The cost of textbooks has risen 812% in the U.S.A. over the last 30 years.
That’s more than healthcare costs, housing prices and college tuition, although all of those have risen faster than the rate of inflation.
So the question is, what is wrong with the textbook market?
Most of it, in fact 80% of the market, is controlled by only four publishers—Pearson, Cengage, Wiley and McGraw-Hill. This leaves them with a near-monopoly and a LOT of power.
The publishers market their products to professors using aggressive sales tactics. The professors assign these textbooks to the students who end up having to pay the prices charged, not the professors.
Students at public four-year colleges are paying about $1,200 per year for textbooks and course materials!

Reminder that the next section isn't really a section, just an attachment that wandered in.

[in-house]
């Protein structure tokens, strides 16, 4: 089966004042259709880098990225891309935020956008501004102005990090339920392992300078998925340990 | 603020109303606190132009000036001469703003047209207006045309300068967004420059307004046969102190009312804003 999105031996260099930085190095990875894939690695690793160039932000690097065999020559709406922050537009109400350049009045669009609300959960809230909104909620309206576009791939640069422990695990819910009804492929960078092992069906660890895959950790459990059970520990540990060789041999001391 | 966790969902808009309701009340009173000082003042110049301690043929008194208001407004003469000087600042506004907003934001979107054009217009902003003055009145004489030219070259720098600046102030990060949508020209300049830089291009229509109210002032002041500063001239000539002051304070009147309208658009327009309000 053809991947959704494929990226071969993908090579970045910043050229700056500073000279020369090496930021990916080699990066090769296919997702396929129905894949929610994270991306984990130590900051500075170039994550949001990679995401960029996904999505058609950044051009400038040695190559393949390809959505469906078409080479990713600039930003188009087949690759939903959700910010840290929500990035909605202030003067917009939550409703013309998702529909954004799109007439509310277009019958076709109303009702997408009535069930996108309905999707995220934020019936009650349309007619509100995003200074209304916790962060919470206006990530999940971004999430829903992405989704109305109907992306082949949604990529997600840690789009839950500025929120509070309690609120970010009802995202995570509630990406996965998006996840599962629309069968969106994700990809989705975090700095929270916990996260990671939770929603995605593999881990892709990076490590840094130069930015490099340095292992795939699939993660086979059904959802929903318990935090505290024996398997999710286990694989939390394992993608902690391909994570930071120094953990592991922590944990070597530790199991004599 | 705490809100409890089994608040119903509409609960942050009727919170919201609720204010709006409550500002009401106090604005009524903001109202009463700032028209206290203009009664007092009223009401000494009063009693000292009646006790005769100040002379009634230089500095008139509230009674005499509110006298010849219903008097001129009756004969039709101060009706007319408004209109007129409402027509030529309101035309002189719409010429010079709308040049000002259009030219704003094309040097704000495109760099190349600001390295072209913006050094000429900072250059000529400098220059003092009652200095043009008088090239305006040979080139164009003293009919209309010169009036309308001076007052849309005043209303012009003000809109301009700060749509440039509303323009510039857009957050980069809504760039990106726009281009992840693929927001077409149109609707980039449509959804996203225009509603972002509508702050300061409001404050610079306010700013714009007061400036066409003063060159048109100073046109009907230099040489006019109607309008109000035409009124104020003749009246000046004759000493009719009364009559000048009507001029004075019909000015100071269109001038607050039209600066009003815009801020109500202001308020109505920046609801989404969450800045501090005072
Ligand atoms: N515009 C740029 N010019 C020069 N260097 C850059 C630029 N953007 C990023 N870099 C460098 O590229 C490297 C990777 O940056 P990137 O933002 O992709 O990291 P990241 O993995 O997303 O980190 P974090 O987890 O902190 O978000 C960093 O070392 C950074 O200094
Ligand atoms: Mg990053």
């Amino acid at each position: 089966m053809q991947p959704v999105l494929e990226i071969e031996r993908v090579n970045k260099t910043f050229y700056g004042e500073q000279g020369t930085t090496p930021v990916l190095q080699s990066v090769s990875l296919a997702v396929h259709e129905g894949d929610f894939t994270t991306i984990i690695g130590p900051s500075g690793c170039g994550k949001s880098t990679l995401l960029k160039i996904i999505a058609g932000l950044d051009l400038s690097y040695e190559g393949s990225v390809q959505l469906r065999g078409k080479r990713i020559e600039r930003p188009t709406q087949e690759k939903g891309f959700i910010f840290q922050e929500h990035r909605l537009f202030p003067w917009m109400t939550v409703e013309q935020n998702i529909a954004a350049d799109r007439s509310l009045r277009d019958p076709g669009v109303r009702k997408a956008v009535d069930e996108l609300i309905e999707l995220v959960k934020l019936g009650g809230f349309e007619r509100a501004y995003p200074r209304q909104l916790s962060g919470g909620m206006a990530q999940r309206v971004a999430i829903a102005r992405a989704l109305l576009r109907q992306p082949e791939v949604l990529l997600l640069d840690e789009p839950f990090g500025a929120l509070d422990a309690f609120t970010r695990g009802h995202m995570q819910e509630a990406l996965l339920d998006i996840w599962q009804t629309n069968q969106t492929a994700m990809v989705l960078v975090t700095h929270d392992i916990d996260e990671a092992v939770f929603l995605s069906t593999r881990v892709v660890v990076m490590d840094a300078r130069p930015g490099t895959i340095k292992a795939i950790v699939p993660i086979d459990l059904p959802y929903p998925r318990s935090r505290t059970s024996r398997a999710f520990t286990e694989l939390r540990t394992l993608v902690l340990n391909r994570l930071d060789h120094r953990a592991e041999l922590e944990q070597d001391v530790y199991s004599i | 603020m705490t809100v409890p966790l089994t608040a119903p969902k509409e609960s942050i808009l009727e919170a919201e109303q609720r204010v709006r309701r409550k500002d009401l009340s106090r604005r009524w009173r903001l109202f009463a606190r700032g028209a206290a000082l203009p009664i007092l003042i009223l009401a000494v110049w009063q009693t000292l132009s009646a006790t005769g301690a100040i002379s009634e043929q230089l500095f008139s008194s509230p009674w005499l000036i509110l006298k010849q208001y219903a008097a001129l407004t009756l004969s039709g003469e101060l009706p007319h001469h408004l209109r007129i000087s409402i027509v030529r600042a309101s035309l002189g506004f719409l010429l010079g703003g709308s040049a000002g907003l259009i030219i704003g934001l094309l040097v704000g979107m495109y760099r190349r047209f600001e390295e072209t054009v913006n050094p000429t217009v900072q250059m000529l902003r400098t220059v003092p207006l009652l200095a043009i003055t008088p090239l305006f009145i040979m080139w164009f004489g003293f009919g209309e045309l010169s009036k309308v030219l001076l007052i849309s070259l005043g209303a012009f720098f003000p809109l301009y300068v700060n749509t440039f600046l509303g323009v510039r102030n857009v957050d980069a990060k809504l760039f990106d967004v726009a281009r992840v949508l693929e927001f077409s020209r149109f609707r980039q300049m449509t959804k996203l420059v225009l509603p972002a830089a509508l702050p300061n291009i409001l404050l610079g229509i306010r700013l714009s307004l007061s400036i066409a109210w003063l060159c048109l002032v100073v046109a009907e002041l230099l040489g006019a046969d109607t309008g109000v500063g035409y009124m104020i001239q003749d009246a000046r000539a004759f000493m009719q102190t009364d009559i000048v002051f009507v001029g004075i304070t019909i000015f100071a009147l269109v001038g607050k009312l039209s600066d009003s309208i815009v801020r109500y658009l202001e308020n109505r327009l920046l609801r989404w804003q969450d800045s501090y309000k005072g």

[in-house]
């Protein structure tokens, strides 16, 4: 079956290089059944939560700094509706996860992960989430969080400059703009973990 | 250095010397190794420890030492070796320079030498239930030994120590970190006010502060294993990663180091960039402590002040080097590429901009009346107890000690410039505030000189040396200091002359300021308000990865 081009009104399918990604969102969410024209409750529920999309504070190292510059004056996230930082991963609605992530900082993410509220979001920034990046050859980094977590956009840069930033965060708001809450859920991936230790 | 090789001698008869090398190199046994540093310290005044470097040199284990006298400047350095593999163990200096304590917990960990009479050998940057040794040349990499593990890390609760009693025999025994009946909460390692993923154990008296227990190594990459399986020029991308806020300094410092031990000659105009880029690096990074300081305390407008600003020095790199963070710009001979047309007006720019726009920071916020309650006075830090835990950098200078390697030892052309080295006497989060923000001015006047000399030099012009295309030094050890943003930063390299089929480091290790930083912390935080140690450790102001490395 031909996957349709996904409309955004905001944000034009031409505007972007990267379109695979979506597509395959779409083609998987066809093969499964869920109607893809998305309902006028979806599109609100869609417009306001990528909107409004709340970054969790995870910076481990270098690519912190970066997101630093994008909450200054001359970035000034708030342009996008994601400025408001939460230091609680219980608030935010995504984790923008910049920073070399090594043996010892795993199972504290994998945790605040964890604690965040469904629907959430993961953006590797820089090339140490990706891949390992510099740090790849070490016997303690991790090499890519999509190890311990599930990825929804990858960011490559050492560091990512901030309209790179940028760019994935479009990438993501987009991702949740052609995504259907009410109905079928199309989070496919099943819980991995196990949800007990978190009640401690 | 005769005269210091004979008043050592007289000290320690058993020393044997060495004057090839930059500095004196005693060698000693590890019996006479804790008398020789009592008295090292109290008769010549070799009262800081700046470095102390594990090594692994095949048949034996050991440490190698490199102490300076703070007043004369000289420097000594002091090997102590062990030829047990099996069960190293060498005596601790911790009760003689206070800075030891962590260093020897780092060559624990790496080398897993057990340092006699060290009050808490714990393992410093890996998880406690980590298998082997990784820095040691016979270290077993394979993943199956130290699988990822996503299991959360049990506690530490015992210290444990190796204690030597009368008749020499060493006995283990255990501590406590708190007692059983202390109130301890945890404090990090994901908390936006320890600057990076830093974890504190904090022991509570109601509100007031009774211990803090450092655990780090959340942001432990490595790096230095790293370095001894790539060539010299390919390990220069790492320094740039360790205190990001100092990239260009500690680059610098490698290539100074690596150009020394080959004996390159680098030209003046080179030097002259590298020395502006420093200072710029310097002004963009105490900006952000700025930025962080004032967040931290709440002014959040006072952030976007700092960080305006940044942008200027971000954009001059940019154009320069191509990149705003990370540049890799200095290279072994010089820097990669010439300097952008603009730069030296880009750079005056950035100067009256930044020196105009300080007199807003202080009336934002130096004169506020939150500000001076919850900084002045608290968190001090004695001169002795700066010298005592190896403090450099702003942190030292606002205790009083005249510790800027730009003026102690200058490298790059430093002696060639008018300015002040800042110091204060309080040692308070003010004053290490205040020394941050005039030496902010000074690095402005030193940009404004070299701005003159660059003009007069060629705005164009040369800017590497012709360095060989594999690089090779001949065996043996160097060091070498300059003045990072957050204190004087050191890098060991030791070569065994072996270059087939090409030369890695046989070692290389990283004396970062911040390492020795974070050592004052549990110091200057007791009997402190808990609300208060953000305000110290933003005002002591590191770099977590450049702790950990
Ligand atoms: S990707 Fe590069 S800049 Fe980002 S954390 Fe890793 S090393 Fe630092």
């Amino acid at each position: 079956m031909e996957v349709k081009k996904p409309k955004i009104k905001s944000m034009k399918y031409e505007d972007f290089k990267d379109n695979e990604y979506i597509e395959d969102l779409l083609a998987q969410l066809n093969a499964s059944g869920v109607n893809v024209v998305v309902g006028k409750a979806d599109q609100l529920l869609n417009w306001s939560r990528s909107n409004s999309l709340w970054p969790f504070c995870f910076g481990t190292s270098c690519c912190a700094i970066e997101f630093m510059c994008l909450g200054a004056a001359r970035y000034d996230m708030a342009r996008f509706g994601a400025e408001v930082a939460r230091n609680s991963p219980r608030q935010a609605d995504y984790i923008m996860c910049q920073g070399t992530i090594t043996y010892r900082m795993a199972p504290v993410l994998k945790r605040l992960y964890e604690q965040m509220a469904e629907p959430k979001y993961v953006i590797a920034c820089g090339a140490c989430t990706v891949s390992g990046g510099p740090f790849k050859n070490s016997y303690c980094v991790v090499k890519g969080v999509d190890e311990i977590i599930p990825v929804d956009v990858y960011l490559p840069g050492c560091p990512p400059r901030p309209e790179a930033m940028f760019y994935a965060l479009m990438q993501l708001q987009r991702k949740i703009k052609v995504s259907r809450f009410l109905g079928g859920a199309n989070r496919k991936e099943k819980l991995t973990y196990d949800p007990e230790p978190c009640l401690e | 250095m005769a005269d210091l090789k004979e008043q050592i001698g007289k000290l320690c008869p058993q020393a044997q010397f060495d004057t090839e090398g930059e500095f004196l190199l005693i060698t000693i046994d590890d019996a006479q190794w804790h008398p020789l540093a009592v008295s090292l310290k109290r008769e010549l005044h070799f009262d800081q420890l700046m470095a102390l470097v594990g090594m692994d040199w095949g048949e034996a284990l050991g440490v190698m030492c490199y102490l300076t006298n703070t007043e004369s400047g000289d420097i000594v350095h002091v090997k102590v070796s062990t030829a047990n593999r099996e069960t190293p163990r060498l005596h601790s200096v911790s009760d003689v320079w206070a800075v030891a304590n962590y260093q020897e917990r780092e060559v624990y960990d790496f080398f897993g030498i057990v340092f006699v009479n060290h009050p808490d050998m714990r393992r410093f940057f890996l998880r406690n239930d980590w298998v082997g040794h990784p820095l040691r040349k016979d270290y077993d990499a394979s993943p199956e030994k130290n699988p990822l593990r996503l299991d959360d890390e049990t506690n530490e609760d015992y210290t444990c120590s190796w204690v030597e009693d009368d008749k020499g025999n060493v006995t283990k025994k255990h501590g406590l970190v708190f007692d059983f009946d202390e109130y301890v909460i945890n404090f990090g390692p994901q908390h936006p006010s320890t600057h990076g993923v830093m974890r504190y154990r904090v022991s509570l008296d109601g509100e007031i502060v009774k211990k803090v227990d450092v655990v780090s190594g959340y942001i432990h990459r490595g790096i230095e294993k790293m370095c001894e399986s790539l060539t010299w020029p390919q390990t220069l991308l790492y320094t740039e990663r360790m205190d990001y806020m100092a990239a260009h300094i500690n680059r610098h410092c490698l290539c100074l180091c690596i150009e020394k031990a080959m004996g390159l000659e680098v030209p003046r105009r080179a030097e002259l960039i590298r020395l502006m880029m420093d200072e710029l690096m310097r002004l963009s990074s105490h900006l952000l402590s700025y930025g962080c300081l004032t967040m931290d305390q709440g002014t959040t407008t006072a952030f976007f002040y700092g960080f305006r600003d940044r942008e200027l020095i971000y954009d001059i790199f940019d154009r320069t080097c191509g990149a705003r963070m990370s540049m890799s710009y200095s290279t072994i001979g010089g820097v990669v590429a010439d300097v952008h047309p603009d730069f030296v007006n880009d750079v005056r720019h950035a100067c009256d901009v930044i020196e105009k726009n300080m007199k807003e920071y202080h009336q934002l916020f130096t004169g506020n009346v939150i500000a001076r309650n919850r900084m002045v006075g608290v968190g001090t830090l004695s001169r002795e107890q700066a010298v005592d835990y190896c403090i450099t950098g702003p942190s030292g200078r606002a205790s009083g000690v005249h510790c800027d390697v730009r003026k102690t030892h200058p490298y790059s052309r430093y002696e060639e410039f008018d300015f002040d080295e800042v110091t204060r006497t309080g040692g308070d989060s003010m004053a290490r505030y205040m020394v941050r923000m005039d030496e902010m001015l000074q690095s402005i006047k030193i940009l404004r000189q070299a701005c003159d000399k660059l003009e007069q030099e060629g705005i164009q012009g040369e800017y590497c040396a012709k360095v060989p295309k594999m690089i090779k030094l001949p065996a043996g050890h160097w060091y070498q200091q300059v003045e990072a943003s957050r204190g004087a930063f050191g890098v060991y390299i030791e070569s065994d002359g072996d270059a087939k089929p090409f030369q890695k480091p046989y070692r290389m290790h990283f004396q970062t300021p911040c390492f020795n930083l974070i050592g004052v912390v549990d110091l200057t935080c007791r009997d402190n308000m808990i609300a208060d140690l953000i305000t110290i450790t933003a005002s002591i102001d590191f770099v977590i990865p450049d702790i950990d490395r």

Mark Perry, an economics professor at the University of Michigan says: “Just like the ongoing home price increases and housing bubble of the last decade were unsustainable, there is now growing evidence that rising college textbook prices and the ‘college textbook bubble’ are also unsustainable.”
It has now been established that about one out of every three seniors—and one in four freshmen—often don't buy required textbooks because they just can’t afford it. Many students have reverted to sourcing materials illegally online.